VOL: 100, ISSUE: 22, PAGE NO: 42
Dawn Dowding, PhD, RN, is senior lecturer, Hull York Medical School, University of York
Carl Thompson, DPhil, RN, is senior research fellow, Department of Health Sciences, University of York
This is the third of four papers discussing judgement and decision-making in nursing. The first paper in this series (Thompson et al, 2004) highlighted the importance of judgement and decision-making to nursing practice. The second (Dowding and Thompson, 2004) discussed how complexity associated with decision problems could be made sense of by using an approach to structuring decisions known as decision analysis. The aim of this article is to discuss the issue of judgement in nursing. In particular, it examines the way nurses may use information to inform their judgements, and ways in which this process can be assisted to improve the accuracy of judgements.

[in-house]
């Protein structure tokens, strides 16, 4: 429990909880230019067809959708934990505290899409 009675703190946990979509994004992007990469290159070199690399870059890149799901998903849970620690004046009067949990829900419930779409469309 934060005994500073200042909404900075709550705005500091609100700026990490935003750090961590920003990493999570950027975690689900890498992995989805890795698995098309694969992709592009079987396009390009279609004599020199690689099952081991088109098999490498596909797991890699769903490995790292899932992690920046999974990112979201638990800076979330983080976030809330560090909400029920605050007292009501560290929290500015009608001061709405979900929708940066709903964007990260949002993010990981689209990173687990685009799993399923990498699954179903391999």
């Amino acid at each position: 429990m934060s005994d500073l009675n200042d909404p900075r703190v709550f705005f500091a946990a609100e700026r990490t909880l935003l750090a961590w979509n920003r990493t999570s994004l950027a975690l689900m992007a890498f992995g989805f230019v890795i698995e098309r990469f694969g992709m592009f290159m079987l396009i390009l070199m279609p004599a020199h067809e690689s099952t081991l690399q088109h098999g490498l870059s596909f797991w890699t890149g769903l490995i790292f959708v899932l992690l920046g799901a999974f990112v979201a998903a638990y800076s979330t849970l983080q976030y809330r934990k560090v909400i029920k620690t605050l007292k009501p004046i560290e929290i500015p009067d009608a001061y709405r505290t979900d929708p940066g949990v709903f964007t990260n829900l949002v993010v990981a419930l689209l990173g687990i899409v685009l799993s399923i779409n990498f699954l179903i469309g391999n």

Judgement in nursing
The process of judgement involves integrating different aspects of information (which may be about a person, object or situation) to arrive at an overall evaluation (Maule, 2001). In nursing this could be considered as the process of using different types of clinical information about the patient (such as appearance, vital signs, and behaviour) to make an assessment of her or his current health status (Dowding and Thompson, 2003).
Judgements feed into decision-making (Box 1) in that the evaluations or assessments an individual makes can be used as the basis of choice between alternatives. For example a nurse may assess a patient as being ‘at risk’ of developing a pressure ulcer (judgement) and then ‘choose’ a particular intervention to reduce that risk (decision) on the basis of the assessment.